Speed up compiling software with distcc
Posted by Steve on Mon 21 Mar 2005 at 19:44
Many people use their Debian machines for compiling software and waiting for large compilation jobs to finish can be very frustrating. For example compiling GCC on my home machine takes over ten hours. But by sharing the compilation jobs amongst a number of machines compilation can finished in much less time.
In contrast to many distributed systems the requirments are minimal:
- Install GCC and distcc on all the machines you wish to use for the "compile farm".
As you can see there are no onerous requirements, common with distributed work. Specifically:
- You don't need to have the same libraries and development packages on all systems.
- You don't need to have a single filesystem which all machines can access.
- The clocks on all the machines don't need to be in sync (although synchronising clocks is easy enough to do).
Installing the software upon a Debian machine is as simple as using the apt-get command:
apt-get install distcc
When the package is installed you'll be treated with two questions from the debconf process:
- Should distcc be started on boot?
- Answer yes if think you will wish to use the package often, or no if not. (No is the default)
- Which machines should be allowed to connect to the distcc server?
- Asnwer with the machines you wish to allow, and the localhost
The answers you give will be stored away in the configuration file /etc/default/distcc.
Install the package on all the other machines you wish to use as your compilation farm - and make sure that each one is allowed to connect to the other.
In my case I wish to allow all my hosts to connect to each other, so I allow the server to start at boot time and setup the hosts as follows:
The first says that any machine with IP address 192.168.1.x can connect, as can the localhost.
Once the package has been installed on two or more machines you're ready to actually use it. This is as simple as setting your "compiler" to be the distcc process, and specifying the hosts that are to be used in the compilation job.
There are several ways you can specify the hosts which should be used to perform the compilation:
- Via the environmental variable "DISTCC_HOSTS"
- Via the a per-user configuration file ~/.distcc/hosts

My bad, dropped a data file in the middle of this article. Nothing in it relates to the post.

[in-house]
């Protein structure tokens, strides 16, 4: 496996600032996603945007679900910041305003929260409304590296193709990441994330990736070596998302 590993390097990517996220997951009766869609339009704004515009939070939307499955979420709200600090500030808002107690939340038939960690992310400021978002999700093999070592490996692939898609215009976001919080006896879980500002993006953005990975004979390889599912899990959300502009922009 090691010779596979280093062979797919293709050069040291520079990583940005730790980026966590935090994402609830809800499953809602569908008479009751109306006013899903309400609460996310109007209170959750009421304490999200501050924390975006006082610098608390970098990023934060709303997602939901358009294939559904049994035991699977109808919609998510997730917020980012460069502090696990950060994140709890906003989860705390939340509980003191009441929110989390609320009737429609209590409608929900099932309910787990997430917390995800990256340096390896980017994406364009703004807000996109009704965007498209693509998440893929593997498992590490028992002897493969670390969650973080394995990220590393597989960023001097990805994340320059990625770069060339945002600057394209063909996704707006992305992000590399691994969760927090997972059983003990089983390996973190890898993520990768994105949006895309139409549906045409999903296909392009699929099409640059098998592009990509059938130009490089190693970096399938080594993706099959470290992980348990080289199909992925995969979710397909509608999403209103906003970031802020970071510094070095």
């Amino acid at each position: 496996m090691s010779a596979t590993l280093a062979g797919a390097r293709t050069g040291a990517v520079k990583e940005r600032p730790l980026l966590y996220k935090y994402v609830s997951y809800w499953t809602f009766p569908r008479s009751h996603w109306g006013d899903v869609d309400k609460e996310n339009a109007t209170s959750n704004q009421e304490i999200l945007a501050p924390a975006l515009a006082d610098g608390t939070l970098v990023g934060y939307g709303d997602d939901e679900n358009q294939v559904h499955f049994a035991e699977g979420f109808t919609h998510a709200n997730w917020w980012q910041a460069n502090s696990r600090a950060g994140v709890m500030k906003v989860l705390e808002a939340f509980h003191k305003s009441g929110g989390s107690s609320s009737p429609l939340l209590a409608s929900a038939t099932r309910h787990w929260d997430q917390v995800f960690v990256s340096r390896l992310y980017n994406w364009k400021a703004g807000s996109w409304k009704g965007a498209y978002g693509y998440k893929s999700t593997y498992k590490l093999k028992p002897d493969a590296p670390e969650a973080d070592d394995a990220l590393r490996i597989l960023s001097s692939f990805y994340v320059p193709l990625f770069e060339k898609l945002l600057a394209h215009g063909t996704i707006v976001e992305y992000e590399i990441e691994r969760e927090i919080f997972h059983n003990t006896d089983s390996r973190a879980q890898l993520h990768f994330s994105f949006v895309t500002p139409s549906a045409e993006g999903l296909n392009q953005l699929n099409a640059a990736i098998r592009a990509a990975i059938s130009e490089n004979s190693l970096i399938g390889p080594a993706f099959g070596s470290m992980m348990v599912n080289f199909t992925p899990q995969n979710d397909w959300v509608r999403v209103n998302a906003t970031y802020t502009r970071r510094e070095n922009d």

Assuming that you have two machines lappy and mystery and wish to compile a job you could run using distcc as follows:
skx@lappy:~/tmp$ export DISTCC_HOSTS="lappy mystery" skx@lappy:~/tmp$ make CC=distcc
This specifies the two machines you wish to use for the compilation, and runs make telling it to use distcc as the compiler.
Once you do this you should find that the jobs are spread fairly evenly across the two machines.
The results of the compilation can be seen in the logfile /var/log/distccd.log. Here's an except from the logfile as the server starts, showing it listening and details of the host:
distccd (dcc_setup_daemon_path) daemon's PATH is /usr/local/sbin:/usr/local/bin:/sbin:/bin:/usr/sbin:/usr/bin distccd (dcc_listen_by_addr) listening on :::3632 distccd (dcc_standalone_server) 1 CPU online on this server distccd (dcc_standalone_server) allowing up to 3 active jobs distccd (dcc_log_daemon_started) preforking daemon started (2.18.3 i386-pc-linux-gnu, built Mar 12 2005 02:23:29)
Now you can see how a job looks. This snippet shows a job sent from the machine 192.168.1.90:
distccd (dcc_check_client) connection from ::ffff:192.168.1.90:32903 distccd compile from lsystem.c to lsystem.o distccd (dcc_r_file_timed) 84949 bytes received in 0.006228s, rate 13320kB/s distccd (dcc_collect_child) cc times: user 0.129980s, system 0.006998s, 2076 minflt, 1 majflt distccd cc lsystem.c on localhost completed ok distccd job complete
So, to summerise, once you've installed the distcc program on each machine in your firm you must:
- Tell the local instance which machines it can contact to compile files upon remotely.
- Make sure you use "distcc" instead of "gcc" as the compiler command in your Makefile / build system.
To further speed up compilations you might wish to look at the ccache package - which allows you to cache compilation results. This allows you to avoid recompiling files which haven't changed - it can be used in conjunction with distcc too.
(Update: Speeding up recompilation with ccache has also been covered now)